2 - One of our engineers found this nugget - http://www.interworks.com/blogs/ijahans ... job-vmware - Once we switched the target side to NBD mode, we saw IO drop by huge amounts on the backend, and throughput go through the roof. We were processing around 1MB/sec previously, now we're processing around 40MB/sec. Any thoughts as to what would cause such poor performance in hot-add mode, and extreme disk thrashing?

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Re: Replication Target performance

Post by tsightler » Jul 02, 2012 4:09 pm

I have confirmed the issue that you are seeing regarding significant read I/O when replicating via Hotadd vs NBD mode. Here are some stats from my disk during two different replication cycles:

Hotadd Mode

Code: Select all

Device:            tps   Blk_read/s   Blk_wrtn/s   Blk_read   Blk_wrtn
dm-3            836.00      6688.00         0.00       6688          0
dm-3           3477.00     27816.00         0.00      27816          0
dm-3           3603.00     28824.00         0.00      28824          0
dm-3           3725.00     29800.00         0.00      29800          0
dm-3           3123.00     24984.00         0.00      24984          0
dm-3           3358.00     26864.00         0.00      26864          0
dm-3           5478.00     43824.00         0.00      43824          0
dm-3           4697.00     29384.00      8192.00      29384       8192
dm-3           1555.00     12440.00         0.00      12440          0
dm-3          21606.00      5064.00    167784.00       5064     167784
dm-3           4312.00     34496.00         0.00      34496          0
dm-3           4836.00     38688.00         0.00      38688          0
dm-3            234.00      1872.00         0.00       1872          0
NBD Mode

Code: Select all

Device:            tps   Blk_read/s   Blk_wrtn/s   Blk_read   Blk_wrtn
dm-3           6215.00        64.00     49656.00         64      49656
dm-3              5.00        40.00         0.00         40          0
dm-3              3.00        24.00         0.00         24          0
dm-3             15.00       120.00         0.00        120          0
dm-3             22.00       176.00         0.00        176          0
dm-3          19879.21        55.45    158978.22         56     160568
dm-3           2271.00       192.00     17976.00        192      17976
dm-3             14.00       112.00         0.00        112          0
dm-3             16.00       128.00         0.00        128          0
dm-3             10.00        80.00         0.00         80          0
dm-3              4.00        32.00         0.00         32          0
dm-3           2107.00         8.00     16848.00          8      16848
dm-3            117.00       936.00         0.00        936          0
dm-3             14.00       112.00         0.00        112          0
dm-3              8.00        64.00         0.00         64          0
You can see that the amount of data written in both cases is nearly identical, but the amount of reads is astoundingly higher with Hotadd mode. Very interesting indeed.

mbreitba
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Re: Replication Target performance

Post by mbreitba » Jul 02, 2012 6:36 pm

Yup - pretty much the exact same thing that I'm seeing. We were seeing ABQL of 24+ on our VNX5300 array while replicating via hotadd. Haven't looked at the stats since switching to NBD, but the general "seat of the pants" feeling is that it's not hitting the array nearly as hard. I'd be really curious to see why we're seeing this behavior.

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Re: Replication Target performance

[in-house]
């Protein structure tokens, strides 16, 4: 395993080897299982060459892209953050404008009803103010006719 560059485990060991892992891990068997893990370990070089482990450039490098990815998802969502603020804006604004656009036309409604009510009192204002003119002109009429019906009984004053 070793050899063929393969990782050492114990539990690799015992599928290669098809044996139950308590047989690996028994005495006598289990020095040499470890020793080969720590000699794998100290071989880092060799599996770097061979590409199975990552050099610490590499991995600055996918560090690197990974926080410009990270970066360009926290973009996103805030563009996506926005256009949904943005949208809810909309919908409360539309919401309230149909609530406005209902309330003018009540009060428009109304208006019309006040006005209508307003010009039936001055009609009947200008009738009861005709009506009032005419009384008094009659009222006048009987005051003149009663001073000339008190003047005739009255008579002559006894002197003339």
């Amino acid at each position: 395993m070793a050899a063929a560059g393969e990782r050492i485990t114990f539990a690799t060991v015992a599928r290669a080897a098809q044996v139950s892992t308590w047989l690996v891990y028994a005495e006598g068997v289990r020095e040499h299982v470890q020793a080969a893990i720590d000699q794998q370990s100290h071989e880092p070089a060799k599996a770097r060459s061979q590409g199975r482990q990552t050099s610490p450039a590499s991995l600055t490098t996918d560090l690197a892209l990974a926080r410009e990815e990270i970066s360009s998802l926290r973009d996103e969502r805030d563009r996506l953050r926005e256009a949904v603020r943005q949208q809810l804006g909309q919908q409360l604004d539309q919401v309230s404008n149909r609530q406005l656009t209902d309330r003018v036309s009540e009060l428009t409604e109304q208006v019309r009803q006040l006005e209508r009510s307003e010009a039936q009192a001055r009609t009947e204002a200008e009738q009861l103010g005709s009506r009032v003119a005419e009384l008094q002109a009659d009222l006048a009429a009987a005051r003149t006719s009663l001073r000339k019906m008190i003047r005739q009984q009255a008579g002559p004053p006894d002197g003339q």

Post by deduplicat3d » Mar 16, 2013 8:23 pm

Has there been any thought to add an option to apply retention policy for all VM's at the end of the job. This would make sure that the job finishes within the backup window.

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Re: Replication Target performance

Post by foggy » Mar 18, 2013 7:28 am

Corey, this is actually how it works now - the retention policy is applied at the end of each successful job run.

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Re: Replication Target performance

Post by veremin » Mar 18, 2013 9:31 am

This would make sure that the job finishes within the backup window.
Just out of curiosity – how having retention policy applied in the end of the job (this's how ,as mentioned above, VB&R works nowadays) will guarantee that the jobs finish within the job window?

Thanks.

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Re: Replication Target performance

Post by deduplicat3d » Mar 19, 2013 6:25 am 1 person likes this post

The restore point is deleted after each vm is backed up not each job run (what you are saying is true for backup jobs, but I'm performing a replication job as noted in the subject). If you hold off on the retention policy until the end and the job bleeds over into production time, the only server impacted would be a DR server which is not actively used in production.

Image

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Re: Replication Target performance

Post by foggy » Mar 19, 2013 1:47 pm

deduplicat3d wrote:The restore point is deleted after each vm is backed up not each job run (what you are saying is true for backup jobs, but I'm performing a replication job as noted in the subject).
Got it, somehow I missed that you were talking about replication. What you have proposed sounds reasonable, thanks for heads up.

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Re: Replication Target performance

Post by deduplicat3d » Mar 19, 2013 2:46 pm

Thanks!

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Re: Replication Target performance

Post by Gostev » Mar 20, 2013 9:56 am

Thanks a lot for a great suggestion, Corey. The change you are suggesting makes total sense. We will consider implementing this enhancement in the short-term (I've already checked with R&D on the dev costs, looking good). Thanks again.

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Re: Replication Target performance

Post by deduplicat3d » Mar 20, 2013 4:33 pm

That sounds great! It will really help out my environment.